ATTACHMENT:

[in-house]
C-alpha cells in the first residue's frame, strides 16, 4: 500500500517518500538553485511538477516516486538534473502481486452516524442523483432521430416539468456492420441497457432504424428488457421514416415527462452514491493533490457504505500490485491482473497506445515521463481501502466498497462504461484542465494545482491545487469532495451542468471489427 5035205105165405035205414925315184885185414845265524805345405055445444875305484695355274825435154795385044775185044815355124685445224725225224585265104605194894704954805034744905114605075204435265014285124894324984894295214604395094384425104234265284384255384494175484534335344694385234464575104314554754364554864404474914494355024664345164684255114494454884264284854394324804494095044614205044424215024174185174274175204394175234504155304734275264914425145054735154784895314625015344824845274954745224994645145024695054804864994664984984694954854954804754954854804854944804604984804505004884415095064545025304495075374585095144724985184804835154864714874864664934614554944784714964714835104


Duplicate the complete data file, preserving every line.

[in-house]
C-alpha cells in the first residue's frame, strides 16, 4: 500500500517518500538553485511538477516516486538534473502481486452516524442523483432521430416539468456492420441497457432504424428488457421514416415527462452514491493533490457504505500490485491482473497506445515521463481501502466498497462504461484542465494545482491545487469532495451542468471489427 5035205105165405035205414925315184885185414845265524805345405055445444875305484695355274825435154795385044775185044815355124685445224725225224585265104605194894704954805034744905114605075204435265014285124894324984894295214604395094384425104234265284384255384494175484534335344694385234464575104314554754364554864404474914494355024664345164684255114494454884264284854394324804494095044614205044424215024174185174274175204394175234504155304734275264914425145054735154784895314625015344824845274954745224994645145024695054804864994664984984694954854954804754954854804854944804604984804505004884415095064545025304495075374585095144724985184804835154864714874864664934614554944784714964714835104